Tuesday, November 07, 2006

Finishing up repairs in Trinidad

This summer has been an opportunity to accomplish many upgrades and repairs to our boat. Trinidad is known for it's wide variety of vendors and reasonable rates. We were particularity concerned about our rigging as it was over sixteen years old (the date the insurance ceases), as we hope to be crossing the Atlantic in May 2008. As soon as we arrived we had a rigging survey done by Nils at Budget Marine Rigging. Surprisingly he found cracks in our bow sprit and dinghy davits, but thought our rigging would be all right for a few years. We're heading for Panama next summer and the timing will be tight after that to be positioned for our trip west, so we decided to go ahead and replace the rigging as well. We hired Mitchel from West Coast Fabricators (photo to the right in red) to build the new bow sprit, swim ladder and dinghy davits and Nils to replace and tune the rigging. Despite having four months to accomplish this, we almost didn't complete the job in time to leave Trinidad in time to pick up our son James in Grenada next Monday. Murphy's law was in full force throughout. One hurdle after another appeared and suddenly Nils was leaving for vacation on Friday night and it was Friday. Happily swarms of workers surrounded the boat and at 6:30PM Nils shook our hand and raced to the airport - job competed.

Another great addition is new canvas work around our cockpit. We had a new bimini made, a transition piece designed that attached between the bimini and the dodger, and see through side curtains that zip to the bimini and tie down to the stays, enclosing the cockpit. This provides sun and some rain protection. The last large project was varnishing and cleaning the boat. We hired Ronnie (shown here to the left) to do most of the work but also teach Heather. We stripped, sanded and varnished the handrails, companionway, coming, cockpit table, and various sections of the interior. Then we cleaned, compounded and polished the exterior fiberglass - deck and sides. In addition, we had the sails repaired and checked, bought an inverter charger and spinnaker pole, and had new curtains made for the salon. Our retirement savings are dwindling fast but the boat looks great!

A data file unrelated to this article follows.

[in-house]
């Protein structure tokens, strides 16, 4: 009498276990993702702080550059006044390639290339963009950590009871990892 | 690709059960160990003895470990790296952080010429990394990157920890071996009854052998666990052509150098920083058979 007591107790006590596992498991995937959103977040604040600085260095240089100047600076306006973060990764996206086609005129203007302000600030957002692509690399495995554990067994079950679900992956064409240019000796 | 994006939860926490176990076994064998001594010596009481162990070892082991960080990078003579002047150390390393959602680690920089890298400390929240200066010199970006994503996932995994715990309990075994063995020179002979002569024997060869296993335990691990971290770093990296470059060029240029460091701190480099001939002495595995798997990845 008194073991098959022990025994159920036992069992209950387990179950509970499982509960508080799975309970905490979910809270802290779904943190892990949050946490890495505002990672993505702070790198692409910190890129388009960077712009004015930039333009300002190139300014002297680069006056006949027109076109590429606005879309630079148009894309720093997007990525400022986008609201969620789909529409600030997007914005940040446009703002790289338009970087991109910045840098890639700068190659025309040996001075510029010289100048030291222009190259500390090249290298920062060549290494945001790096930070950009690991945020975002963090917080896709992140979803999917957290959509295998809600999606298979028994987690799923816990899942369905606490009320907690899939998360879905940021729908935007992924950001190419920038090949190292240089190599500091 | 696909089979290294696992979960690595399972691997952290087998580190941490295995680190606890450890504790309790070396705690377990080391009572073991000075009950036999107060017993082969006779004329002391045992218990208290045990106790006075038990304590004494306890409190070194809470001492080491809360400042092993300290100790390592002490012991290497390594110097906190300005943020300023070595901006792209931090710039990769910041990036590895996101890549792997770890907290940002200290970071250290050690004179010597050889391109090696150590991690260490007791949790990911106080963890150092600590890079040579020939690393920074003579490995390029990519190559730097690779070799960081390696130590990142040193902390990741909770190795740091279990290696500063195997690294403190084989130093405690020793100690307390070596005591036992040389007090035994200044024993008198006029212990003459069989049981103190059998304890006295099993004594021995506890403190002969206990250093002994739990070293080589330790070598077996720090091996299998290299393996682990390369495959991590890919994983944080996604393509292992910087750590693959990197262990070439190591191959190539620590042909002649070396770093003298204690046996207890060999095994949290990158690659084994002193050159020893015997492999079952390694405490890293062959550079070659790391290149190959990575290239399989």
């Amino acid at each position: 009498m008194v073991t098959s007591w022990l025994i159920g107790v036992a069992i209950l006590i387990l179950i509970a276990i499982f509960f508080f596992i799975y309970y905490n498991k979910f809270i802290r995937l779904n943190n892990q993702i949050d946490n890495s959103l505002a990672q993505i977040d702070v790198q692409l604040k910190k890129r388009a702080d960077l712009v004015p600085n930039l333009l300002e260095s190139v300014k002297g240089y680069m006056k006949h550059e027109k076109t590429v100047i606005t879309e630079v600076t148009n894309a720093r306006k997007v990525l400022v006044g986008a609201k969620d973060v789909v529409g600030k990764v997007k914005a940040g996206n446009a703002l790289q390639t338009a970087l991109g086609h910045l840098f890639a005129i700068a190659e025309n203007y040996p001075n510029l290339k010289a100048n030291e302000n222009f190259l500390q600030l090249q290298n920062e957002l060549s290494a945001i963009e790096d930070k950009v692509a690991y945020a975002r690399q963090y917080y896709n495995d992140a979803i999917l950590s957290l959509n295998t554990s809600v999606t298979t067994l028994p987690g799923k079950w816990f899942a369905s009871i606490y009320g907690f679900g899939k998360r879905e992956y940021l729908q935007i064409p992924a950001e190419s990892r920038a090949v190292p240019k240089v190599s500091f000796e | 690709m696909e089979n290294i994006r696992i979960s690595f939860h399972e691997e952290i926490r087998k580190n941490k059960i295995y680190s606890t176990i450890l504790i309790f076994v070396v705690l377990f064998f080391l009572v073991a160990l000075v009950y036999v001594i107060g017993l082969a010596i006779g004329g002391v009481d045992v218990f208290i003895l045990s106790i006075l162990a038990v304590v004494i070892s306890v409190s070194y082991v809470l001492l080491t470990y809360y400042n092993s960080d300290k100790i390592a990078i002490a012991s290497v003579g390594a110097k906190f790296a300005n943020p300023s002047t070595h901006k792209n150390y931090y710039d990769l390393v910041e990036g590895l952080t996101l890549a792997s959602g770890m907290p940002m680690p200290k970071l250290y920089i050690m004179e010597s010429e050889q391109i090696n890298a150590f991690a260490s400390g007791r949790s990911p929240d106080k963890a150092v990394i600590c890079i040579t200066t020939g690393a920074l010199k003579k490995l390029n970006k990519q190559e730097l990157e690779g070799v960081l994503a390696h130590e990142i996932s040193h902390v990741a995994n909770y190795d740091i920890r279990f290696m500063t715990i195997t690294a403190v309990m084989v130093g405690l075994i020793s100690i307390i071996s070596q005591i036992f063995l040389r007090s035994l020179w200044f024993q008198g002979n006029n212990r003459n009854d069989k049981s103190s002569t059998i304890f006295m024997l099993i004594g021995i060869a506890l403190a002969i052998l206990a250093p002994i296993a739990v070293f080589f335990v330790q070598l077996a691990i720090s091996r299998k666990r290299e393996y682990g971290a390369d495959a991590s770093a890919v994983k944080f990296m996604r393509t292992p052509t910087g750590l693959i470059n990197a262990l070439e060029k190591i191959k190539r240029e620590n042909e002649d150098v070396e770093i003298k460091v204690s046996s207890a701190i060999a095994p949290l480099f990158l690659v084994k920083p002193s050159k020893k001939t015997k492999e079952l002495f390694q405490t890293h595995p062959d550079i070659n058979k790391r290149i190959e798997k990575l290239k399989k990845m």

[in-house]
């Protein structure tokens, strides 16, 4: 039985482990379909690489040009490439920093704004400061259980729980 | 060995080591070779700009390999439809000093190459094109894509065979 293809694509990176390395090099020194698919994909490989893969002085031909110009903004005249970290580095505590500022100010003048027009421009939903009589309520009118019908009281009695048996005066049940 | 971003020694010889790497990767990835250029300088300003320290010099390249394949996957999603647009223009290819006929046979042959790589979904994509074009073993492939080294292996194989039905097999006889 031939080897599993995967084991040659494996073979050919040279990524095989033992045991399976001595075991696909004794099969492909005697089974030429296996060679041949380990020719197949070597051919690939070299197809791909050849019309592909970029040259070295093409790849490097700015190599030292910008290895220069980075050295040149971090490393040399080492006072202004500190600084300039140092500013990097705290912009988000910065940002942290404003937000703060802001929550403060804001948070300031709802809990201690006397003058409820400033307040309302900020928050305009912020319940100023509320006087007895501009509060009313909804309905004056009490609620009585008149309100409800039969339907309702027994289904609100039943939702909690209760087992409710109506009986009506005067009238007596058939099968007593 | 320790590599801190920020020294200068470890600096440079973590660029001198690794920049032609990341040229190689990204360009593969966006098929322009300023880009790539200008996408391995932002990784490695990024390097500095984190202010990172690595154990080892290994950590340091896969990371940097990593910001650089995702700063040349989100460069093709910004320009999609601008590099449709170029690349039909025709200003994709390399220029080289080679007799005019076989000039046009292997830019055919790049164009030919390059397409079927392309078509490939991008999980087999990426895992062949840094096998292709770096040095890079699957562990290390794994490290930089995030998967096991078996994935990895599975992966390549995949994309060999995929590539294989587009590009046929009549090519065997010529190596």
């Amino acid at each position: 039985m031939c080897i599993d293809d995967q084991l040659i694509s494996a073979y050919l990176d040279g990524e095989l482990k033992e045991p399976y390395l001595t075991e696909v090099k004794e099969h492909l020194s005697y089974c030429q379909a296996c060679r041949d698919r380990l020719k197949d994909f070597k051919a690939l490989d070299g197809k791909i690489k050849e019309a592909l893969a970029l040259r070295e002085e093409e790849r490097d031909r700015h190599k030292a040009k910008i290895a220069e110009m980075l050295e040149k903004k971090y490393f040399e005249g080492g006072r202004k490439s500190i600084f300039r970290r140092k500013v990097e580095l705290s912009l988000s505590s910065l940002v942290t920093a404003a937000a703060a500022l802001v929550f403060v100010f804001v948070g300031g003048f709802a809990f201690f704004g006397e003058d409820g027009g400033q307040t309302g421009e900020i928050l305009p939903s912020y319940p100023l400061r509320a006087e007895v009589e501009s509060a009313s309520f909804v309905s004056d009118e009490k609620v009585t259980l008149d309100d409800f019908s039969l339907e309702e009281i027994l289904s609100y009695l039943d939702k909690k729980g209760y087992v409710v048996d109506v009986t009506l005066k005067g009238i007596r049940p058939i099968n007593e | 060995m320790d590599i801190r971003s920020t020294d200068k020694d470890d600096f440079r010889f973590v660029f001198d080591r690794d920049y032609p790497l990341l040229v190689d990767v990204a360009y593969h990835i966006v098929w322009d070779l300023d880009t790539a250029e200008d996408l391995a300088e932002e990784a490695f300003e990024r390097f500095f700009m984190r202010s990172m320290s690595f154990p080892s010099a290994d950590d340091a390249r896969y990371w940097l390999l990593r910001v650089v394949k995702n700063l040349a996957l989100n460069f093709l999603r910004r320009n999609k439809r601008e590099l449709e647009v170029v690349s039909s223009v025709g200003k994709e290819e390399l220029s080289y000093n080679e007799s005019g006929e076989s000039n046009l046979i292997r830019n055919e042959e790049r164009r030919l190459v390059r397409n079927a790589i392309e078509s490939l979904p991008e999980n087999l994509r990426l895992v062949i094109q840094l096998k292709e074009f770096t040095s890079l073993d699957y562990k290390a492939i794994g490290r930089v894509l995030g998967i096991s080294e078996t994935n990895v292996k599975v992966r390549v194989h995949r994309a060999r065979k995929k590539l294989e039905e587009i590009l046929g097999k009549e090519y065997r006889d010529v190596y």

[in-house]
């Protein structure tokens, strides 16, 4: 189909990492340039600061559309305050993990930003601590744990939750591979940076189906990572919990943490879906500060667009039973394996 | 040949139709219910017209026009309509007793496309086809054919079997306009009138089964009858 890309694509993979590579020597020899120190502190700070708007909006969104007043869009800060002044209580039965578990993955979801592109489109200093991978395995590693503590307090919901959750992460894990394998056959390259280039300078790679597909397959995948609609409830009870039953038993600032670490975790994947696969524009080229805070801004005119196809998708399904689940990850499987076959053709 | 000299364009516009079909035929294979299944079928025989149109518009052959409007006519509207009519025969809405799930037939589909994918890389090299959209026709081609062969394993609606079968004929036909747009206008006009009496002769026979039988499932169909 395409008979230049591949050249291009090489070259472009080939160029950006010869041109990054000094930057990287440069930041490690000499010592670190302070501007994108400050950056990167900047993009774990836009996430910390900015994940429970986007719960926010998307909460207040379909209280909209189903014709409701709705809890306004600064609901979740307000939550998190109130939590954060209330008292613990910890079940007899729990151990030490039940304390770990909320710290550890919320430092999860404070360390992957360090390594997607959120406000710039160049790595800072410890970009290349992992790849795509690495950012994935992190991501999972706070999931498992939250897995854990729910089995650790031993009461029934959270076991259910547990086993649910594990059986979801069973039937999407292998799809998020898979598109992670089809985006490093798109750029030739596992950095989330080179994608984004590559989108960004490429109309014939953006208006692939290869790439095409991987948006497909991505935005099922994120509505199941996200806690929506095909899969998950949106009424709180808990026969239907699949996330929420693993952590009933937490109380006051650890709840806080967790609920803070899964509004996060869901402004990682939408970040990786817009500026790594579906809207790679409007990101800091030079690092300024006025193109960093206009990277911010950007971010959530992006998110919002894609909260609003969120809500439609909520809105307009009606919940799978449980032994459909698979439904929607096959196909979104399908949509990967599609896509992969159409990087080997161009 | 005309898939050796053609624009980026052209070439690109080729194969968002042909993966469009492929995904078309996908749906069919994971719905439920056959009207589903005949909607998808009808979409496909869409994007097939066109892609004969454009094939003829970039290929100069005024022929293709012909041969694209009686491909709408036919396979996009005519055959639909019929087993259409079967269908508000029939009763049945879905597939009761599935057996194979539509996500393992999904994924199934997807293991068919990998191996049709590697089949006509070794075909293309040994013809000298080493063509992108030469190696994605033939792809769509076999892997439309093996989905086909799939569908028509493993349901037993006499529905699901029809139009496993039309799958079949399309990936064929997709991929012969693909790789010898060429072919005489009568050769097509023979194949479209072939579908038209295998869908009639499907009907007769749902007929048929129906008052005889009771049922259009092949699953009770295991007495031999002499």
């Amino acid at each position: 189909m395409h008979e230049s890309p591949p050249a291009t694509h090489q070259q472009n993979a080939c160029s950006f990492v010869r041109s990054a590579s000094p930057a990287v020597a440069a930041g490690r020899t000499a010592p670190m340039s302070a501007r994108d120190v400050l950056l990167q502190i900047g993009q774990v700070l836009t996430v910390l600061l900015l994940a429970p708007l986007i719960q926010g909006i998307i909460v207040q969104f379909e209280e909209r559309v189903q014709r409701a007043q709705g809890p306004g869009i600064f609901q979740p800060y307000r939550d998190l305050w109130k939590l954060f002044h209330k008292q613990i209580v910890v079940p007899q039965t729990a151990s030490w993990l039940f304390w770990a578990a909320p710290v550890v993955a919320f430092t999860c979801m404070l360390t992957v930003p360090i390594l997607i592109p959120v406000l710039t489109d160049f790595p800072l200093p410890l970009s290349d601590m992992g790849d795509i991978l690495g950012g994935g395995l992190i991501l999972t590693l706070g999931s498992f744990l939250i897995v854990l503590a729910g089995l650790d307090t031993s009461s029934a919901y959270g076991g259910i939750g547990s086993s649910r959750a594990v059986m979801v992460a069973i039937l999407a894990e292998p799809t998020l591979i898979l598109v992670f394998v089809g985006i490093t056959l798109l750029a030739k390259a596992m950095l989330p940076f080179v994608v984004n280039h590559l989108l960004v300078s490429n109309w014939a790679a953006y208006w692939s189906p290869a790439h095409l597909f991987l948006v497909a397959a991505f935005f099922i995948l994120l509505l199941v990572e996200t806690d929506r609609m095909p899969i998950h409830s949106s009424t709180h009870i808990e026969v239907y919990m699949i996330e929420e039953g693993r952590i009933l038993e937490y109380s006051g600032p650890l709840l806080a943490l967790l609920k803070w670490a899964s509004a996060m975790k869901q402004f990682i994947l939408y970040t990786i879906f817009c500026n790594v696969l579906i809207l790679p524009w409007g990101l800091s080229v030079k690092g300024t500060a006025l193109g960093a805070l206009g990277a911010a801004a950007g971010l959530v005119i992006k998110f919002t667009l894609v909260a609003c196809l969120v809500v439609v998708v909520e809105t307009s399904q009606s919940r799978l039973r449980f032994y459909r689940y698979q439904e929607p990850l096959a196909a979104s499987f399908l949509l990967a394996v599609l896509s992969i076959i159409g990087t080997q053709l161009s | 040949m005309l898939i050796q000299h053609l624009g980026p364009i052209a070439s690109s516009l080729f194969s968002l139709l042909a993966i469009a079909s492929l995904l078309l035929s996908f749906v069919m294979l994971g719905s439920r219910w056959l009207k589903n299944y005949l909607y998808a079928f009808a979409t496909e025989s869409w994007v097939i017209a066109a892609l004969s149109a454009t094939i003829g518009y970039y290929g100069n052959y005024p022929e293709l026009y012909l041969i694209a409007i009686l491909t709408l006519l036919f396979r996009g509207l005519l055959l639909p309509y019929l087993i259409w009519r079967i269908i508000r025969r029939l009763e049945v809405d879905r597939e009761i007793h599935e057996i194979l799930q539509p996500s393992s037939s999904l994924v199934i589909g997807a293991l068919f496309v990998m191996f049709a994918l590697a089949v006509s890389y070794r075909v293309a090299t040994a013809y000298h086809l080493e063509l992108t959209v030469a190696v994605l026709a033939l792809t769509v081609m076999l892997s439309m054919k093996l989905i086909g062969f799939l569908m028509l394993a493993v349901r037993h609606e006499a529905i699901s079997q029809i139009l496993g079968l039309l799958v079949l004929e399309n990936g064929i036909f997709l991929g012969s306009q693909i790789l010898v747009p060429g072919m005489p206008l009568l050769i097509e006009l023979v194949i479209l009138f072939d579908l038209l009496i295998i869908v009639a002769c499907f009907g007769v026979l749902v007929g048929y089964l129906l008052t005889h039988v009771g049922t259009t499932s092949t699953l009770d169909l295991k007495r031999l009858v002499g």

Provisioning is a constant and easy here in Trinidad. These last few weeks Heather has been shopping at various markets, including a Pricesmart (very similar to Cosco). Most cardboard boxes are then removed and the contents put in zip lock bags, labeled and then stowed away somewhere. An inventory list of contents is taped to the back of the doors or lids of the storage areas, which have all been repacked and inventoried this month. After visiting Customs and Immigration we'll be able to shop at the duty free store and purchase beer, wine and liquor at pretty reasonable prices.
At the last minute we'll make a trip to the fruit and vegetable market and buy fresh produce. Although we can restock in Grenada, it's a lot harder to do when you're at anchor - ferrying everything in and our by dinghy. After Grenada, the Grenadines are a collection of very small islands and food shopping will be minimal and expensive. We do not have a freezer so keeping fresh food for any length of time is challenging. I have meats frozen and packaged in air tight pouches, then I pack them near our cooling unit. Vegetables are trimmed and put in zip lock bags. Most root vegetables will last a month or more - green veggies are more perishable. I've become familiar with the local produce and try to use that.

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